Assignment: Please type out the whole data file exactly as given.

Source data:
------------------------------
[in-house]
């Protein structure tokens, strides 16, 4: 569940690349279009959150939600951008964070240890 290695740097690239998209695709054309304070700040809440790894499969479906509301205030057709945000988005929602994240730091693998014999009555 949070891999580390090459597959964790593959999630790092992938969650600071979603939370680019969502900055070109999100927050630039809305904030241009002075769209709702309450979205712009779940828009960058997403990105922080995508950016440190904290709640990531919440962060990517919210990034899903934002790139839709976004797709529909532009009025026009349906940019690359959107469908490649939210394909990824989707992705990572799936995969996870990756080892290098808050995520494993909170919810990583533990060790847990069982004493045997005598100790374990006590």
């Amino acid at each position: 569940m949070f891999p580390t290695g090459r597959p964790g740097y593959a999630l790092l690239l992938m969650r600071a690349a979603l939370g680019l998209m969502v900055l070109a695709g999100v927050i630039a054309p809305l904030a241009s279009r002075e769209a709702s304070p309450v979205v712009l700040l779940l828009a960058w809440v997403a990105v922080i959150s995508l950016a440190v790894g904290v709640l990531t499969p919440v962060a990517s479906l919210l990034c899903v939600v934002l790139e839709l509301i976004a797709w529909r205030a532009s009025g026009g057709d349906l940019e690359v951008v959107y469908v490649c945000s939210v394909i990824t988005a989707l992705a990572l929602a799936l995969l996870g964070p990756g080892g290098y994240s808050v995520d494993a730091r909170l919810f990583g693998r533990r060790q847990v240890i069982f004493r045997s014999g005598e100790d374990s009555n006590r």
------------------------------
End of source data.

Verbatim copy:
[in-house]
């Protein structure tokens, strides 16, 4: 569940690349279009959150939600951008964070240890 290695740097690239998209695709054309304070700040809440790894499969479906509301205030057709945000988005929602994240730091693998014999009555 949070891999580390090459597959964790593959999630790092992938969650600071979603939370680019969502900055070109999100927050630039809305904030241009002075769209709702309450979205712009779940828009960058997403990105922080995508950016440190904290709640990531919440962060990517919210990034899903934002790139839709976004797709529909532009009025026009349906940019690359959107469908490649939210394909990824989707992705990572799936995969996870990756080892290098808050995520494993909170919810990583533990060790847990069982004493045997005598100790374990006590």
């Amino acid at each position: 569940m949070f891999p580390t290695g090459r597959p964790g740097y593959a999630l790092l690239l992938m969650r600071a690349a979603l939370g680019l998209m969502v900055l070109a695709g999100v927050i630039a054309p809305l904030a241009s279009r002075e769209a709702s304070p309450v979205v712009l700040l779940l828009a960058w809440v997403a990105v922080i959150s995508l950016a440190v790894g904290v709640l990531t499969p919440v962060a990517s479906l919210l990034c899903v939600v934002l790139e839709l509301i976004a797709w529909r205030a532009s009025g026009g057709d349906l940019e690359v951008v959107y469908v490649c945000s939210v394909i990824t988005a989707l992705a990572l929602a799936l995969l996870g964070p990756g080892g290098y994240s808050v995520d494993a730091r909170l919810f990583g693998r533990r060790q847990v240890i069982f004493r045997s014999g005598e100790d374990s009555n006590r």